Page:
Skyglow project showcases New York City Night Sky without Light Pollution

Skyglow project showcases New York City Night Sky without Light Pollution

Light pollution is becoming a big issue in major cities across the world and Skyglow project team aims to bring focus on light pollution. Skyglow project shared an image of New York City night sky without light pollution. Too much light from artificial sources in majority of big cities blocks out the visibility of many stars. Skyglow project shared a video to promote upcoming awareness event, Dark Sky Week.

The International Dark Sky Association is organizing Dark Sky Week from April 15 to 21. The organization was setup in 1988 to protect the nighttime environment and our heritage of dark skies through quality outdoor lighting.

The group urges people to turn off unnecessary lights during night time in order to reduce light pollution. The members of association believe that raising awareness among people by sharing images of real night sky (with artificial lights) would help motivate people to turn off lights during night. Earlier, International Dark Sky Association shared a similar video showing Los Angeles night sky.

The video was created by Harun Mehmedinovic and Gavin Heffernan. The time-lapse video shared by Skyglow project combines New York City’s sights with the dark night skies of the Grand Canyon and Death Valley national parks.

The video doesn’t feature ‘real footage’ but appears realistic. The team has amazingly combined the nighttime stars as seen in the Grand Canyon, Death Valley with images from popular New York City locations.

The inappropriate or excessive use of artificial light – known as light pollution – can have serious environmental consequences for humans, wildlife, and our climate. Components of light pollution include glarge, skyglow, light trespass and clutter.

According to the 2016 groundbreaking “World Atlas of Artificial Night Sky Brightness,” 80 percent of the world’s population lives under skyglow. In the United States and Europe 99 percent of the public can’t experience a natural night!

Light pollution is a side effect of industrial civilization. Its sources include building exterior and interior lighting, advertising, commercial properties, offices, factories, streetlights, and illuminated sporting venues.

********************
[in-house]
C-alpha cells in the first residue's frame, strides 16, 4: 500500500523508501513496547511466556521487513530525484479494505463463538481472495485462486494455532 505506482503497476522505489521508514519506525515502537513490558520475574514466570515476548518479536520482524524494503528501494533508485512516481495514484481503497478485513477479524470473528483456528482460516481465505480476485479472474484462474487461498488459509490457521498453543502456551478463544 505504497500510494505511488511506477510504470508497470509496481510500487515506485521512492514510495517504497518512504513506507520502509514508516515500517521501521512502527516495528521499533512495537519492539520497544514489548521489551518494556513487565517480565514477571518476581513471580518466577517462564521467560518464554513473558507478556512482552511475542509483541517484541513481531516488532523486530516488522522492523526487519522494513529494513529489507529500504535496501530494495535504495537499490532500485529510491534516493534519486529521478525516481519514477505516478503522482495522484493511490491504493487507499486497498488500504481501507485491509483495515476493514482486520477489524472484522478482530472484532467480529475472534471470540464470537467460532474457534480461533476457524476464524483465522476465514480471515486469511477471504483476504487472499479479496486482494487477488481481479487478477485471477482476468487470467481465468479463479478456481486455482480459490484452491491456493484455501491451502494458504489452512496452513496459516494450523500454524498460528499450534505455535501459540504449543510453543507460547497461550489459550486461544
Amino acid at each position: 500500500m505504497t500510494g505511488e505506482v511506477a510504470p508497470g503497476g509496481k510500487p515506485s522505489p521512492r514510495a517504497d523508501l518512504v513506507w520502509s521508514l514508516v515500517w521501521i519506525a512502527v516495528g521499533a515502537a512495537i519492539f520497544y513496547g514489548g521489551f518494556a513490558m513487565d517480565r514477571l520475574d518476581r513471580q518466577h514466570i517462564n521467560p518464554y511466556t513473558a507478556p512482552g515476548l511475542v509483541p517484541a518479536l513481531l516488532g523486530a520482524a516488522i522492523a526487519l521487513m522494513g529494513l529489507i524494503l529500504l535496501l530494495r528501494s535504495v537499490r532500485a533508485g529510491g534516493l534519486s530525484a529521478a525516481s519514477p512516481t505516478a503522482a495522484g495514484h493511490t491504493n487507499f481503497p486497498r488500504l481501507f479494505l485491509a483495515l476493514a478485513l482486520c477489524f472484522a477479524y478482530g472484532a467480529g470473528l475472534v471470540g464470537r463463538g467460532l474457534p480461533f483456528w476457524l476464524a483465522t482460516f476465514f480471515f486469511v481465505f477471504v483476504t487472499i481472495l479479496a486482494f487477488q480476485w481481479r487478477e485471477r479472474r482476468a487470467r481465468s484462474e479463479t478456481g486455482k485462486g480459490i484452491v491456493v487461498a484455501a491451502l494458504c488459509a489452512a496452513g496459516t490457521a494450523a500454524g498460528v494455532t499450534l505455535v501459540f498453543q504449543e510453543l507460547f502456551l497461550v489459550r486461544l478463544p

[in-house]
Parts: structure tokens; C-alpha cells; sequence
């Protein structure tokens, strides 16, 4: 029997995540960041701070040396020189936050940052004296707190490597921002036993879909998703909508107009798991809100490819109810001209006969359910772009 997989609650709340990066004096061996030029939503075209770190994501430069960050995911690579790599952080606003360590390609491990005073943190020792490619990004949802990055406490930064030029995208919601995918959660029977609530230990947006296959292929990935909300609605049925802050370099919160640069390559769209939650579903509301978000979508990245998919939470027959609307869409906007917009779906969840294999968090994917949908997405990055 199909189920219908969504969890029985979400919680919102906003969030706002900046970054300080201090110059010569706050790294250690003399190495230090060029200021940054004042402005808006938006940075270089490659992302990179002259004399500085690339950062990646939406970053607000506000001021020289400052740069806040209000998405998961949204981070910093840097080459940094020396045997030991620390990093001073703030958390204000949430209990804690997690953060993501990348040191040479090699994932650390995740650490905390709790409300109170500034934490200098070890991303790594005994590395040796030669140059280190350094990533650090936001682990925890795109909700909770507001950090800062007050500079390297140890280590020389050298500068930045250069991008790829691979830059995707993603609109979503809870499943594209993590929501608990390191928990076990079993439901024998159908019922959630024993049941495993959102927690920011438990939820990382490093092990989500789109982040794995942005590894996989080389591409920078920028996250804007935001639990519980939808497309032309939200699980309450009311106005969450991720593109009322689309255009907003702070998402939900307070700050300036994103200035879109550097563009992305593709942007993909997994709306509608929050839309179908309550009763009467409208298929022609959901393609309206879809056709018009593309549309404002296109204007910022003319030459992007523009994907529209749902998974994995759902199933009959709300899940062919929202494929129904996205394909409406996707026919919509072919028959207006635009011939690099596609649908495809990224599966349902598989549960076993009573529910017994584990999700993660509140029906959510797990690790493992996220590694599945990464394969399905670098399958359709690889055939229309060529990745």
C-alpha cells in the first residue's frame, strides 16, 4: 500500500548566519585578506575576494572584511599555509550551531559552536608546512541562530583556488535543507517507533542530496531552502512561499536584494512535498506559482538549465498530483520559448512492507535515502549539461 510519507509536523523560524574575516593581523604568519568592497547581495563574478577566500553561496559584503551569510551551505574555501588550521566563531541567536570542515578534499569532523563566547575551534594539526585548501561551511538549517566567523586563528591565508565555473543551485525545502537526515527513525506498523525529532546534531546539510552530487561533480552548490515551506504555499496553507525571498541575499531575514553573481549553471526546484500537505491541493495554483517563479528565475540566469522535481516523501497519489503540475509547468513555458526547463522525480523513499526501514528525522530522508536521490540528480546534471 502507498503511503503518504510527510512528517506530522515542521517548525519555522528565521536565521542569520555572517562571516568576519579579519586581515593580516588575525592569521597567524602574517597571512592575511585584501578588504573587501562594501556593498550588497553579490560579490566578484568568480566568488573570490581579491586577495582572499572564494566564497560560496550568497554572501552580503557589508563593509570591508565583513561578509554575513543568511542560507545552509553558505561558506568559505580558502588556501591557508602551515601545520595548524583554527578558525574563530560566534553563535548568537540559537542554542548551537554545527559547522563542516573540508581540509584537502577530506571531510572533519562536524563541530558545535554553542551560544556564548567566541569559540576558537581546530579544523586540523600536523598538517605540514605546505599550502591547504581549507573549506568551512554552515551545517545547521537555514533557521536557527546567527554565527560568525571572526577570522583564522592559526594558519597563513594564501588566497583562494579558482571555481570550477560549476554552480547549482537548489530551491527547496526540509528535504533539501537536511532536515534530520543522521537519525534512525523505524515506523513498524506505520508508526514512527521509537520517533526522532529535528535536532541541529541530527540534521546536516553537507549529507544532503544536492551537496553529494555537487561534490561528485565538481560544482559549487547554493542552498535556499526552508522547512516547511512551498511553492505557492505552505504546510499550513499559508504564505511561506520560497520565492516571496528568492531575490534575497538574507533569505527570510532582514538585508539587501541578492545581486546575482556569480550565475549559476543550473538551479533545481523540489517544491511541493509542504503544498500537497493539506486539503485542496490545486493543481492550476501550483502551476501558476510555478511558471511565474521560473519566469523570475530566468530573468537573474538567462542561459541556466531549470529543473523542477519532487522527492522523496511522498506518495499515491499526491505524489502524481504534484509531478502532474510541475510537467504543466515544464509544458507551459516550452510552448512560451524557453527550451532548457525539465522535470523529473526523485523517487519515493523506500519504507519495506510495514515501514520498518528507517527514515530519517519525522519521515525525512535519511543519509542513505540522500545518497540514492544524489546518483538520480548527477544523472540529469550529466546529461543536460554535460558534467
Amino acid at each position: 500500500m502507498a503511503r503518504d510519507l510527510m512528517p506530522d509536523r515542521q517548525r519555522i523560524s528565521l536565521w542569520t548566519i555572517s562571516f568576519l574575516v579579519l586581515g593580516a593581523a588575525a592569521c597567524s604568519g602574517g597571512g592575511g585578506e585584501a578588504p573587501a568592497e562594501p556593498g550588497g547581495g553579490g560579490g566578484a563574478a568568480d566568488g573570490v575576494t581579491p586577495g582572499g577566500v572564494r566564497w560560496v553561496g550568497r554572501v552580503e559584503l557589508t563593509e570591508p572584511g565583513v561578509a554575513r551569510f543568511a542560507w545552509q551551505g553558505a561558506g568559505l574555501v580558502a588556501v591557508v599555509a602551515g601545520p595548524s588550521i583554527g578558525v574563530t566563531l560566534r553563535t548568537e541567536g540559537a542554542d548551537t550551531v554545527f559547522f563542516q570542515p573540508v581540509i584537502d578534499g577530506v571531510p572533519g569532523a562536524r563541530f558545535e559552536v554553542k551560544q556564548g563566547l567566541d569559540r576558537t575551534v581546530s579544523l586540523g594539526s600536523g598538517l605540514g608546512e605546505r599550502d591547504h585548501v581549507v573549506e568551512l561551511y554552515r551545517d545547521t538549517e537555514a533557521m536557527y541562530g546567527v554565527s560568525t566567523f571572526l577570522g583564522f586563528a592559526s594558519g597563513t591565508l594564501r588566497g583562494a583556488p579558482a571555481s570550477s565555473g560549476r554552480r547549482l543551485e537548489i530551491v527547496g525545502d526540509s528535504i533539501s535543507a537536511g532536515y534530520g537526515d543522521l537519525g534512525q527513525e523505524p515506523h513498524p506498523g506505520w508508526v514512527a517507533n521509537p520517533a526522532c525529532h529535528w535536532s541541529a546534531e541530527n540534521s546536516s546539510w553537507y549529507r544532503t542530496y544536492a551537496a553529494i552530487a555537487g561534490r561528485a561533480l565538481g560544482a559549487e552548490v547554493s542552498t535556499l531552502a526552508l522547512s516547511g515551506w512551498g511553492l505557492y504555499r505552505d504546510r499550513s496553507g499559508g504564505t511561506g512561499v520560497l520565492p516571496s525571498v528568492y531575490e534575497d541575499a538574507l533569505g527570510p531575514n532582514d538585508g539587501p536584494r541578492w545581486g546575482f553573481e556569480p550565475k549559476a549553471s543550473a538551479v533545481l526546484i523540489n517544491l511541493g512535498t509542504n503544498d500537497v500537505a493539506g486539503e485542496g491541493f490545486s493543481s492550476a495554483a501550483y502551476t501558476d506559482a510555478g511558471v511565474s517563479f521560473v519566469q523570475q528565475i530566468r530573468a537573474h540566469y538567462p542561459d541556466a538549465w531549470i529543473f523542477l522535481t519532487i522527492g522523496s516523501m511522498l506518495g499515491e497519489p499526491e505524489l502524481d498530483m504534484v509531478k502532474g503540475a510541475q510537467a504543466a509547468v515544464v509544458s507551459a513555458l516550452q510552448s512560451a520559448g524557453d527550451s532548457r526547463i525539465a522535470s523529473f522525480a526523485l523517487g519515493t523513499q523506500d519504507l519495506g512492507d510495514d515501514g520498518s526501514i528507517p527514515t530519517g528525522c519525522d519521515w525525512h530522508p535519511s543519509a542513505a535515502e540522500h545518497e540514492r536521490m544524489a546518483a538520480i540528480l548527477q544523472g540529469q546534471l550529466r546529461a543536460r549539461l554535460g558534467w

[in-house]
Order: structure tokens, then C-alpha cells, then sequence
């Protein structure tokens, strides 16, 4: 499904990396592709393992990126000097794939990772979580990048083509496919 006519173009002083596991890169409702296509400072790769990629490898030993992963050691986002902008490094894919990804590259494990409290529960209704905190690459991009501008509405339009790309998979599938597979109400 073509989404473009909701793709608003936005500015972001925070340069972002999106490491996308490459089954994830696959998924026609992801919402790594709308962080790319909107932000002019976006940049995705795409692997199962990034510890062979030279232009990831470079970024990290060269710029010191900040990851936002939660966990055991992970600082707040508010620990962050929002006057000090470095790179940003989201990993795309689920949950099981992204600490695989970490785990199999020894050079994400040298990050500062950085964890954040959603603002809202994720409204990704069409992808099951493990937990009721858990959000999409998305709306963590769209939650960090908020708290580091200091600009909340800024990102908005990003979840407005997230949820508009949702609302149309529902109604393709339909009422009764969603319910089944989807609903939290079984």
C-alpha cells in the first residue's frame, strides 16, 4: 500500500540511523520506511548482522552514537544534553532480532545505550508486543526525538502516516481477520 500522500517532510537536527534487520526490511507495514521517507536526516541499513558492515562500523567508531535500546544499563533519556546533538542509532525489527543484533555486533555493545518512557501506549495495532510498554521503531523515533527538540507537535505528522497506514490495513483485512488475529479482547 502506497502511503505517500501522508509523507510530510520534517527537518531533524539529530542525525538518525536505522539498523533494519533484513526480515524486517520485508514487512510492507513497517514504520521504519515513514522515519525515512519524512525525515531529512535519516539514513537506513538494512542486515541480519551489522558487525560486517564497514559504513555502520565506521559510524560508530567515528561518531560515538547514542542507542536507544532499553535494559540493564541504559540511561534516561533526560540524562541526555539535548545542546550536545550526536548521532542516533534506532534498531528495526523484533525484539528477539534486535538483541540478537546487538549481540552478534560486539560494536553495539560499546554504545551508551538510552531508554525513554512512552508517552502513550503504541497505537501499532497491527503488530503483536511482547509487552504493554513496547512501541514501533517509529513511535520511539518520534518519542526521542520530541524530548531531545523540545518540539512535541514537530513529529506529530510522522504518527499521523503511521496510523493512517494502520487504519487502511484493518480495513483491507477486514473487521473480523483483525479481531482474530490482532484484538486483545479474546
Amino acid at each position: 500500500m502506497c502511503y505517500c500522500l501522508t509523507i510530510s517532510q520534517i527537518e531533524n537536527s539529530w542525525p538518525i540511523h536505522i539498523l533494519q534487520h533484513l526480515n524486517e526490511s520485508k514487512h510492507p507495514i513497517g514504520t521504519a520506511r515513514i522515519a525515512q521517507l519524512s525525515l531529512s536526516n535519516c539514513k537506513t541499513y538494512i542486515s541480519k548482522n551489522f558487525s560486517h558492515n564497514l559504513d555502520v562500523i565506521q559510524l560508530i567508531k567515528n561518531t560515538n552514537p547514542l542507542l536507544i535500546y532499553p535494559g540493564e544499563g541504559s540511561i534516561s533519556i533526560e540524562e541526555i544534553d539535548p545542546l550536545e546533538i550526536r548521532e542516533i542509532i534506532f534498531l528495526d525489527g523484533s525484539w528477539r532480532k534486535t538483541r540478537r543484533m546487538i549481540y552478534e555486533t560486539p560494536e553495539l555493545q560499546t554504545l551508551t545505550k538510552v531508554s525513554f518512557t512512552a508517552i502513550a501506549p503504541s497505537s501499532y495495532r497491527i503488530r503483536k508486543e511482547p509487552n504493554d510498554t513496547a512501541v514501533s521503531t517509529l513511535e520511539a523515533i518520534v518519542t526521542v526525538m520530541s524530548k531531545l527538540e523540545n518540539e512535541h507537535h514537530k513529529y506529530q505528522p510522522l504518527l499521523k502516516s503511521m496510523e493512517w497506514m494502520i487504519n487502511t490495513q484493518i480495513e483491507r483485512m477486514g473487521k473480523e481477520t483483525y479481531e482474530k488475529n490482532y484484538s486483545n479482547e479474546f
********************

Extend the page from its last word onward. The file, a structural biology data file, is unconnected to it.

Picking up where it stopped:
The fact is that much outdoor lighting used at night is inefficient, overly bright, poorly targeted, improperly shielded, and, in many cases, completely unnecessary. This light, and the electricity used to create it, is being wasted by spilling it into the sky, rather than focusing it on to the actual objects and areas that people want illuminated.

The video shared on video-sharing website Vimeo follows...

SKYGLOWPROJECT.COM : NYC from Harun Mehmedinovic on Vimeo.

Producer/Editor/Shooter: Harun Mehmedinovic & Gavin Heffernan, Music: Terry Devine-King

Special Thanks:
Leila Conners & Mathew Schmid, Mikayla Khramov, Annie Dolan, Semezdin & Sanja Mehmedinovic, Aaron McNally & Canon USA, Kevin Noble & Paul C. Buff Inc., Greg Horvath & Alpine Labs, Inc., International Dark-Sky Association, Northern Arizona University, State of New York.

New York City. Night skies courtesy of Death Valley National Park, Grand Canyon National Park and Fort Union National Monument.

Timelapse artists and filmmakers Gavin Heffernan and Harun Mehmedinović are proud to introduce WWW.SKYGLOWPROJECT.COM, a 192-page hardcover photobook and timelapse video series exploring North America’s remaining magnificent night skies and the increasing impact of light pollution on our highly fragile environment.

A blend of images, stories, essays, and anecdotal captions, SKYGLOW explores the history and mythology of celestial observation and the proliferation of electrical outdoor lighting that spurred the rise of the phenomena known as “light pollution,” a grave threat not only to our incredible starscapes but also to the very ecosystem itself.

After a highly publicized Kickstarter campaign that ended as the fourth-most earning Photobook campaign ever, Harun and Gavin traveled over 150,000 miles and logged more than 3,000,000 photos on their grueling three-year quest. From incredible locations like the active Kīlauea volcano in Hawaii to Alberta’s majestic Northern Lights, SKYGLOW takes viewers on a visual journey through time, exploring our civilization’s evolving relationship with light and the night sky through the ages.